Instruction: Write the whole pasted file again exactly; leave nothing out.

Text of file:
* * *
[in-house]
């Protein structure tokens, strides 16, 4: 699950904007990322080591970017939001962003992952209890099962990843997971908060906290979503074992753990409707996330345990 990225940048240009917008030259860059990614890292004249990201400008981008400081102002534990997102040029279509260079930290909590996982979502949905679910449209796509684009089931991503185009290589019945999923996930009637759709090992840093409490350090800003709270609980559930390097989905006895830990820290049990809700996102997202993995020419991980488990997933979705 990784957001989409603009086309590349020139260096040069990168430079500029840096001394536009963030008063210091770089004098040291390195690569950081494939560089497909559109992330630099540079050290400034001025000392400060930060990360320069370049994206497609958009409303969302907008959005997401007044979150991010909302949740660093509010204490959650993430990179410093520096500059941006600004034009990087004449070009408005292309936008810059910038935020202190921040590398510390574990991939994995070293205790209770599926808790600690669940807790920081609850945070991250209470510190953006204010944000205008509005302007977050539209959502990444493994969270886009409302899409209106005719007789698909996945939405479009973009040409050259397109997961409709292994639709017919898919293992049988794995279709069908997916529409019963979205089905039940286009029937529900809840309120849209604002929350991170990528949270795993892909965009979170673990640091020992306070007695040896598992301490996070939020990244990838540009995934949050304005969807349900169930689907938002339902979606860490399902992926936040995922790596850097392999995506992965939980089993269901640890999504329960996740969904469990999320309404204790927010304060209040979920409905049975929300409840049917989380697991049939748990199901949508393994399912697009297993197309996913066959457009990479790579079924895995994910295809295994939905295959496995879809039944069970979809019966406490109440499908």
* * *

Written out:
[in-house]
């Protein structure tokens, strides 16, 4: 699950904007990322080591970017939001962003992952209890099962990843997971908060906290979503074992753990409707996330345990 990225940048240009917008030259860059990614890292004249990201400008981008400081102002534990997102040029279509260079930290909590996982979502949905679910449209796509684009089931991503185009290589019945999923996930009637759709090992840093409490350090800003709270609980559930390097989905006895830990820290049990809700996102997202993995020419991980488990997933979705 990784957001989409603009086309590349020139260096040069990168430079500029840096001394536009963030008063210091770089004098040291390195690569950081494939560089497909559109992330630099540079050290400034001025000392400060930060990360320069370049994206497609958009409303969302907008959005997401007044979150991010909302949740660093509010204490959650993430990179410093520096500059941006600004034009990087004449070009408005292309936008810059910038935020202190921040590398510390574990991939994995070293205790209770599926808790600690669940807790920081609850945070991250209470510190953006204010944000205008509005302007977050539209959502990444493994969270886009409302899409209106005719007789698909996945939405479009973009040409050259397109997961409709292994639709017919898919293992049988794995279709069908997916529409019963979205089905039940286009029937529900809840309120849209604002929350991170990528949270795993892909965009979170673990640091020992306070007695040896598992301490996070939020990244990838540009995934949050304005969807349900169930689907938002339902979606860490399902992926936040995922790596850097392999995506992965939980089993269901640890999504329960996740969904469990999320309404204790927010304060209040979920409905049975929300409840049917989380697991049939748990199901949508393994399912697009297993197309996913066959457009990479790579079924895995994910295809295994939905295959496995879809039944069970979809019966406490109440499908």